On Teaching Science Fiction Critically – Summary

On Teaching Science Fiction Critically by Darko Suvin addresses some fundamental problems pertinent to teaching SF, and are intended to open discussion of those problems.

Summary

The first section of the essay “On Teaching Science Fiction Critically” is named as “A Right to Daydream: A Duty to Daydream Critically” which suggest that SF is basically a “narrative fiction” which represents “an articulated and collective daydream” as reading SF critically means “to show realistically both the now-possible (believable and existing)and the now-impossible but forever-not-impossible (believable though not existing here and now) relations between people in a material world.” Thus, Suvin starts from the basic premise of SF which is to understand that SF deals with a certain kind of fantastical extension of science which borders on the realm of impossible or nearly impossible. But for that matter, all literature deals not with the realm of the supposed real; but with “what should be” (Aristotle, Poetics) and if literature pursues “the ideal” or the impossible and if poetic truth cannot be related to the truth of this reality then what is the point of studying literature. To answer this question, Suvin states – “Looked at as a whole … the basic purpose of fiction is to make human life more manageable, more meaningful and more pleasant, by means of selecting some believable human relationships for playful consideration and understanding …”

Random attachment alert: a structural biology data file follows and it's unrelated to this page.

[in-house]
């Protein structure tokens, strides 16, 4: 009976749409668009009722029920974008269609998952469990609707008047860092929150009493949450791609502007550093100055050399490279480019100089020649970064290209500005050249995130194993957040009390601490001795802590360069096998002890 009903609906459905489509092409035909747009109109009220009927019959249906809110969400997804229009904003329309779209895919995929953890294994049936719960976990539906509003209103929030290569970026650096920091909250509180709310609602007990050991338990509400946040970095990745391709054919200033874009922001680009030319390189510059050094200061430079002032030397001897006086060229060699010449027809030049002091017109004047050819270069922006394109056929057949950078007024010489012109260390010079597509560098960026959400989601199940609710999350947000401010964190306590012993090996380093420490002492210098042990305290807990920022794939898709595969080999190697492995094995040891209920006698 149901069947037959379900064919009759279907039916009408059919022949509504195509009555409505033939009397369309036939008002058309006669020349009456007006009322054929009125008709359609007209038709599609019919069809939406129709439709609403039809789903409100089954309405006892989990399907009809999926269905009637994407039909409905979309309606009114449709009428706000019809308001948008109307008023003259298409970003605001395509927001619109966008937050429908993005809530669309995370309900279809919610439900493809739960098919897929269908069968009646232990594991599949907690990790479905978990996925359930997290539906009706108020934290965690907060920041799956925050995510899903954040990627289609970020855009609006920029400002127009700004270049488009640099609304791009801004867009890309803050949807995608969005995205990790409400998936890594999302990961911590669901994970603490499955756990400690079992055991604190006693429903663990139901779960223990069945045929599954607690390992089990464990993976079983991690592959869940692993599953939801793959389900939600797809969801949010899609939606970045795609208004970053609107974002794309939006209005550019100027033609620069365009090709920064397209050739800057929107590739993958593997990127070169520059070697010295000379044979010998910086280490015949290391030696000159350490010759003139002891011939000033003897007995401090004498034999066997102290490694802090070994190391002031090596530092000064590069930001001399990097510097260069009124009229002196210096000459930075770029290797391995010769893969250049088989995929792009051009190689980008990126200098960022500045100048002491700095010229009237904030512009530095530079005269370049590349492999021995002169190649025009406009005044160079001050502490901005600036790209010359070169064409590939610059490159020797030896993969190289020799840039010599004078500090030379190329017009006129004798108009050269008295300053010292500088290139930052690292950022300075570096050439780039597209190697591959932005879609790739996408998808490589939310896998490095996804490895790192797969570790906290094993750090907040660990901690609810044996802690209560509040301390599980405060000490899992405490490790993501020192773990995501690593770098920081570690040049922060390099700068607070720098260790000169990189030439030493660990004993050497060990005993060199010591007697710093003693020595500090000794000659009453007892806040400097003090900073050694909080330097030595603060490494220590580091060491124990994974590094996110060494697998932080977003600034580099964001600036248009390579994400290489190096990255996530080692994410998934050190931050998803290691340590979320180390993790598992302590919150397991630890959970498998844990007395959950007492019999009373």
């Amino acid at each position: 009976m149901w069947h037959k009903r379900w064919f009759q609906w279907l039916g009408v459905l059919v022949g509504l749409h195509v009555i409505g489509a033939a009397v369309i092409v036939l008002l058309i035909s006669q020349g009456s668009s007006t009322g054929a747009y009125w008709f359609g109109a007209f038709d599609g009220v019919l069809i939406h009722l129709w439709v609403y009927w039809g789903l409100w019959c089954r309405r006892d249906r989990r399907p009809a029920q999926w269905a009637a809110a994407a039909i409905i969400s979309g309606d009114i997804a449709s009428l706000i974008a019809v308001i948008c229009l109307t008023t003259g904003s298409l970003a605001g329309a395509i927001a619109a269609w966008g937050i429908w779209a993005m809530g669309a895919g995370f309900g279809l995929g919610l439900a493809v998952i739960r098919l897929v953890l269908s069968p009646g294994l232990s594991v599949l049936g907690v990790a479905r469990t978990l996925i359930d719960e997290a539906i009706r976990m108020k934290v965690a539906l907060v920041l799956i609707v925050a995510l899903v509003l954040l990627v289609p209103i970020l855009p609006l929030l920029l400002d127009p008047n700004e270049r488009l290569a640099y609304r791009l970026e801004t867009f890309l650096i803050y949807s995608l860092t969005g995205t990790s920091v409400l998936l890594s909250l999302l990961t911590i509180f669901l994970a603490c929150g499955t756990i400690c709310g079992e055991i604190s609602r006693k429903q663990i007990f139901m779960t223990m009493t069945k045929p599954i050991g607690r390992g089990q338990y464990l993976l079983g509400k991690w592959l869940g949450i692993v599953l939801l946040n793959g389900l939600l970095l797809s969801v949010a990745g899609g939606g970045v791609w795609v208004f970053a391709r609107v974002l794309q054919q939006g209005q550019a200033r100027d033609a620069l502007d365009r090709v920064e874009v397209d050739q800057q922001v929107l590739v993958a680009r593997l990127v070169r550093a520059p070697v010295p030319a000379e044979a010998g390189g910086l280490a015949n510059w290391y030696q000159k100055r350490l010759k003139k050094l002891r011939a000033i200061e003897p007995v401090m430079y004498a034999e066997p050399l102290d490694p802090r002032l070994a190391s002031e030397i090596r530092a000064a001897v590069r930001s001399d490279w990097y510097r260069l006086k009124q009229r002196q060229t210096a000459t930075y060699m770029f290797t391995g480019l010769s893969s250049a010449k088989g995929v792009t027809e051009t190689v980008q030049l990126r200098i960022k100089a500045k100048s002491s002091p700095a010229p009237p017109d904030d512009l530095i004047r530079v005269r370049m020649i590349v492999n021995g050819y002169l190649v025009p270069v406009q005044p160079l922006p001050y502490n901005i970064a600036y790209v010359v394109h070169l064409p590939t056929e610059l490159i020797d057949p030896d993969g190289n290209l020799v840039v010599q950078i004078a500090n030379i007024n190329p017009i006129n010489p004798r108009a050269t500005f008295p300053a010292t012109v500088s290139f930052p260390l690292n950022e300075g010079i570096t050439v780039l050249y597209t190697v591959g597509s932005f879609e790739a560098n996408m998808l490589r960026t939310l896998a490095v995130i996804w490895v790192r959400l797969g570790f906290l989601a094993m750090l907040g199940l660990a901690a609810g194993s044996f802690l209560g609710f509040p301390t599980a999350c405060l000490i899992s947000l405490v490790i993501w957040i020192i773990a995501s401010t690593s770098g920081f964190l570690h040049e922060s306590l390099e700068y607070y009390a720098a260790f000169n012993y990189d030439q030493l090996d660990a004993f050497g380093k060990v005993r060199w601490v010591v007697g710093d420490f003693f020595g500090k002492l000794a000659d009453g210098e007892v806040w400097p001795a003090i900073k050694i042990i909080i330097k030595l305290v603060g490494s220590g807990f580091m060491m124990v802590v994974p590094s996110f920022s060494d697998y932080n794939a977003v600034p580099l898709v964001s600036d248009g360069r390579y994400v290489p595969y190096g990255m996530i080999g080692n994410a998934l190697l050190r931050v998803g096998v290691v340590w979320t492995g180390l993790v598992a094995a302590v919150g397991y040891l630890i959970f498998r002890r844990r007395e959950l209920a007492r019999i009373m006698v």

The Second Section of the essay “On Teaching Science Fiction Critically” is named as “On Para literature as an Open Tension between Ideology and Utopia”. Probably the name rings in your ears the name of the essay by Christopher Pawling which we have dealt with in Unit I, where the same words “Ideology” and “Utopia” are being used, suggesting to us the fact that in the study of popular fiction or SF, these words and the “tension” between these concepts have far reaching consequences. Suvin is of the opinion that “As a rule, utopian presentation has to be explicit since it presents an alternative, while ideological presentation will best be served by remaining implicit, as an unargued premise that this is how things are, were and will be. Both the cognitively utopian and the mystifying horizons are intimately interwoven in most stories, often in the same paragraph or indeed the same sentence.” Thus, the tension between ideology and utopia is manifest in all literatures and in case of Popular fiction or SF it is not reduced in any manner, leading to it being the battleground of “understanding and mystification.”

To understand this further, Suvin then goes on to discuss how writers from being a patronized lot and talking to a small group of homogenized audience/readers became subject to the market forces when in the nineteenth century, there started a popularity of supposedly cheap “reading materials” which were mass produced for an impersonal heterogenous mass market. Writers became subject to commerce and economic gatekeepers (promoter, publisher, agent) and started getting pittance for their writings. These writings were then derogated by the cultural elites starting from Matthew Arnold by stating that “real literature was not accessible to all” leading to the binaries of literature and para literature, elite versus popular, came into being. In that sense “Culture became quite openly a mode of domination”